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The Deadly Crash That Changed Airline De-Icing Standards

40th anniversary of the deadly Air Florida flight #90 icing crash is recalled and it’s influence on modern weather airline deice and anti-ice winter operations. ( 기타...

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Unfortunately no amount of de-icing/anti-icing is going to save an aircraft from a crew inexperienced in cold weather ops, failure to follow checklist procedures, unable to perform the simplest of duties…such as a crosscheck of engine instruments after thrust is set, inability to realize the aircraft is not accelerating as it should for a full power takeoff and finally upon rotation and then stick shaker activation (at least to most pilots) would push the thrust levers as far forward as possible! Had they done the last, they might have made it back to sunny, warm Florida. We used type 1,2 & 4 de icing fluids long before those fair weather pilots came along.
I was in SLC early one Sunday morning. First flight of the day for this plane. Pushed back from the gate and the pilot announced, "we're going to do a quick de-icing drive through before we depart". It did take about 15 minutes, but I was still comforted the pilot decided to do this. SLC is used to snowy weather, and they have great facilities since they hosted the Olympics. I always say, better late than dead.
this particular air florida flight was flown by incomptetent cold weather pilots who completely fumbled the pre-take off tasks and the take-off roll also.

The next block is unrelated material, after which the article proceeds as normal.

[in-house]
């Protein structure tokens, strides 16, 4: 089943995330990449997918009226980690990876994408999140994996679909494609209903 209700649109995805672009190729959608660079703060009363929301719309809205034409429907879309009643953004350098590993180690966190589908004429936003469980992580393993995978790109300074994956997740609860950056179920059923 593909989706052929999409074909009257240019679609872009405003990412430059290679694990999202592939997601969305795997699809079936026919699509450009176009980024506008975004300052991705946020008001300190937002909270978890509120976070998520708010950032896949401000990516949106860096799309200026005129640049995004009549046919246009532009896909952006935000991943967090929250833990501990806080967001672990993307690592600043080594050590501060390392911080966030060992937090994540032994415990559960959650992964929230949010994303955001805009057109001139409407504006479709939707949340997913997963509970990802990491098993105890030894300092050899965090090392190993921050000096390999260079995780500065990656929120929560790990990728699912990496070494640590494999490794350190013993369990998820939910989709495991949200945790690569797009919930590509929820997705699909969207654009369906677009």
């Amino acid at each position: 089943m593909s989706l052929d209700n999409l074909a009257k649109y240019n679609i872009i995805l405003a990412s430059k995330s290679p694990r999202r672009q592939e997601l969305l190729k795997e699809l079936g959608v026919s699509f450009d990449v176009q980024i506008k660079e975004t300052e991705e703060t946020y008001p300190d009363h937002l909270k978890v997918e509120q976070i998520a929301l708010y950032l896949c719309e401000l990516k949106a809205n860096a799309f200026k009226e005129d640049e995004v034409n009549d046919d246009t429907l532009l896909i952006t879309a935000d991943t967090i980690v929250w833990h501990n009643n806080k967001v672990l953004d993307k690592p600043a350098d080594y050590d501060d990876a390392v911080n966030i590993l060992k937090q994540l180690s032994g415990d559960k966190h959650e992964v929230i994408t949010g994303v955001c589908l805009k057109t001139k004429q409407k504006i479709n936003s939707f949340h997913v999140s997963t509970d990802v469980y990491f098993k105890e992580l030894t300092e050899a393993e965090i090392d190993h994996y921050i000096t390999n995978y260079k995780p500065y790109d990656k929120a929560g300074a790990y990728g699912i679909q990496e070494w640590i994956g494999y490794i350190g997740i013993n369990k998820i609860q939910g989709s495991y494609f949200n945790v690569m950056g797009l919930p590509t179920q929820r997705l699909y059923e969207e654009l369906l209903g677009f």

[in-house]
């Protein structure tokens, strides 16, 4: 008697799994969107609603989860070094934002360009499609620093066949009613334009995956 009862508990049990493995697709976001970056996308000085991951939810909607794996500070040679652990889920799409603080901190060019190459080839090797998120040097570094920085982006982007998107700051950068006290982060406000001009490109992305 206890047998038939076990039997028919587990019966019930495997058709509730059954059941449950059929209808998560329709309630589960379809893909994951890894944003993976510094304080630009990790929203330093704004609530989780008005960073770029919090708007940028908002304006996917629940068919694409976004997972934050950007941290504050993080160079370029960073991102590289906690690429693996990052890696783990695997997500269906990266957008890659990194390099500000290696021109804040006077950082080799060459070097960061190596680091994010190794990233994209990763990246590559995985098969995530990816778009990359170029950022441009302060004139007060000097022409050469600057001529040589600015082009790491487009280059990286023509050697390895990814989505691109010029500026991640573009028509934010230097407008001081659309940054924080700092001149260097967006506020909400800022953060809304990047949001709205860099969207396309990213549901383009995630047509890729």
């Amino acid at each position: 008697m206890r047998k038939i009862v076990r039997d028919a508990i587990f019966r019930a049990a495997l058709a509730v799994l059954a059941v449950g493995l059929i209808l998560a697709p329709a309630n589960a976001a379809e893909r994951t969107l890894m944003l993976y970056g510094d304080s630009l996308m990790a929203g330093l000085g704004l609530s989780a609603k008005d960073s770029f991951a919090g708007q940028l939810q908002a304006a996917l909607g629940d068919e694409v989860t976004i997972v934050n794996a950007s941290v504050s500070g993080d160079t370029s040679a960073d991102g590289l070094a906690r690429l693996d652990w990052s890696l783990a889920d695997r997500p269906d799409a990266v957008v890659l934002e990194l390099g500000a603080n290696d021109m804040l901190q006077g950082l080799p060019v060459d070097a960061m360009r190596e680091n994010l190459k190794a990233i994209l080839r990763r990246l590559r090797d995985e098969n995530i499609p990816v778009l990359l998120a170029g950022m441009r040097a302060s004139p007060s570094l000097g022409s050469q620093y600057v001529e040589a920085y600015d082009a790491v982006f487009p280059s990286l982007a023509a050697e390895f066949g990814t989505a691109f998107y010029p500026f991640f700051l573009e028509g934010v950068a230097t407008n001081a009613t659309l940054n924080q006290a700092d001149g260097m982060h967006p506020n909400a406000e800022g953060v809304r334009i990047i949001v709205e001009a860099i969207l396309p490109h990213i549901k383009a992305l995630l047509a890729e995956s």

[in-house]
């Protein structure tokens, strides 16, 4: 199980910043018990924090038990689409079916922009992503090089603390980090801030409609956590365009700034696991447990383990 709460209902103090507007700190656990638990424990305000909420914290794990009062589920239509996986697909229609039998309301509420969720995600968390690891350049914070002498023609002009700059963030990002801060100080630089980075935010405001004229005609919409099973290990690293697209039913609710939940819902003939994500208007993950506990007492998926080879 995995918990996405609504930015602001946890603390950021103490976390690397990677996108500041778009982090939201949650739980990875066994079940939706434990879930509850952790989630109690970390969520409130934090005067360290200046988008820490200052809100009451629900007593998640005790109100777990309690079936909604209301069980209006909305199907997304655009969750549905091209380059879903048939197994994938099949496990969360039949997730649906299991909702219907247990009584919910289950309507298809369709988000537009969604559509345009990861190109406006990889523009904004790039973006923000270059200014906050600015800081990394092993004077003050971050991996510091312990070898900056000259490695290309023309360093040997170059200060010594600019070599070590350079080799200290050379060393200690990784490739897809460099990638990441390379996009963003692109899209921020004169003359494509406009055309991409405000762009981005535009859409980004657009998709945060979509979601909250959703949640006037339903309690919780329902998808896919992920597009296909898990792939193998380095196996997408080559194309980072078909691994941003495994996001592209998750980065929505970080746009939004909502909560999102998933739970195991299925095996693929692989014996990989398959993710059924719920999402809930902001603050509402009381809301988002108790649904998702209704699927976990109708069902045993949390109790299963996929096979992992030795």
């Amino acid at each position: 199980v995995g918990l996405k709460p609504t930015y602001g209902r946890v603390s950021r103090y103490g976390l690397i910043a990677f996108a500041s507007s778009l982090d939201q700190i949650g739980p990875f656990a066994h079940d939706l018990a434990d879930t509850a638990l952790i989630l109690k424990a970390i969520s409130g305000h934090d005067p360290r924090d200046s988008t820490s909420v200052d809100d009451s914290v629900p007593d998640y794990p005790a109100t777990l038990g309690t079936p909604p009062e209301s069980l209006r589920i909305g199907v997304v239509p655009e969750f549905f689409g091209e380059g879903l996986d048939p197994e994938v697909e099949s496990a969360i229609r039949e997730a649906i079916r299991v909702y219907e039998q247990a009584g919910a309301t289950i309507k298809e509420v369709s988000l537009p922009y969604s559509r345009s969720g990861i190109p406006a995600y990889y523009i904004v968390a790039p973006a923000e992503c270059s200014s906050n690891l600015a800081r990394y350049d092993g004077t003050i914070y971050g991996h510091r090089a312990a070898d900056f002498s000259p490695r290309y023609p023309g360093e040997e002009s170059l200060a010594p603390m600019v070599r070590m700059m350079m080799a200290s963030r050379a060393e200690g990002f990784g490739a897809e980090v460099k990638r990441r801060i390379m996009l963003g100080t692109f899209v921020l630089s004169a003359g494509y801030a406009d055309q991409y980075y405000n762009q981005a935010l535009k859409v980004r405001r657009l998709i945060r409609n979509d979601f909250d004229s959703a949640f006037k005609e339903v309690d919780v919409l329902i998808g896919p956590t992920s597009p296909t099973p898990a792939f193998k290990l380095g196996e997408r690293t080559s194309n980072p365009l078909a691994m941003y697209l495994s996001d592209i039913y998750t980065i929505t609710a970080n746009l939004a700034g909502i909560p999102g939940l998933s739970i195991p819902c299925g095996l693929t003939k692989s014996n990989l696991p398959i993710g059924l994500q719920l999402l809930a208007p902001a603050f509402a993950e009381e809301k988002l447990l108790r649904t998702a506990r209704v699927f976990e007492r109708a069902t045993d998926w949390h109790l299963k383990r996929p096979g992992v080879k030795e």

Among the fumbled pre-flight tasks: flight crew did not turn on engine anti-ice, which caused instruments to show higher thrust than the engines we’re actually producing.
Interesting article... But if you notice, they were not doing it correct. You never spray fluid from the back of the wing to the front of the wing.. Any water that is there, is pushed up under the leading edge device and can freeze... Other than that, great article... Side note.. the Reporter said it looked like fun... UGH... from someone who has done it before... It is NOT FUN in any way shape or form!
Apparently among their many screwups, during taxi the Air Florida crew, rather than going back for proper deicing and anti-icing, instead very closely followed the DC9 in front of them, so the DC9’s hot engine exhaust would melt the snow on their 737’s wings. Apparently this worked, but some of the resulting meltwater and slush trickled down to and refroze on the leading edges of the wings and engine inlets.
ADXbear 1
We covered this crash in our dispatch licensing course. Dispatchers must be very accurate with weather info at time of pushbacks.. crews today are very much aware of the need to have clean wings and ground crews to physically check the wings after deicing and before heading to runway..
We actually covered this scenario in one of my recurrent classes between F/A's and pilots. Even though my duties are focused in the cabin, I also followed what's going on with my pilots in the flight deck. Once again, that also goes back to my training in the USAF with situation awareness. It also helps me to give my pax a straight answer of why we are delayed or out right canceled.
Back to the point, an extra set of eyes during preflight can help as well as good Crew Resource Management.
That said, I flew for a regional on ERJ's and it was just me, two pilots, and up to 50 pax depending on which EMB145 we were flying and segment length.


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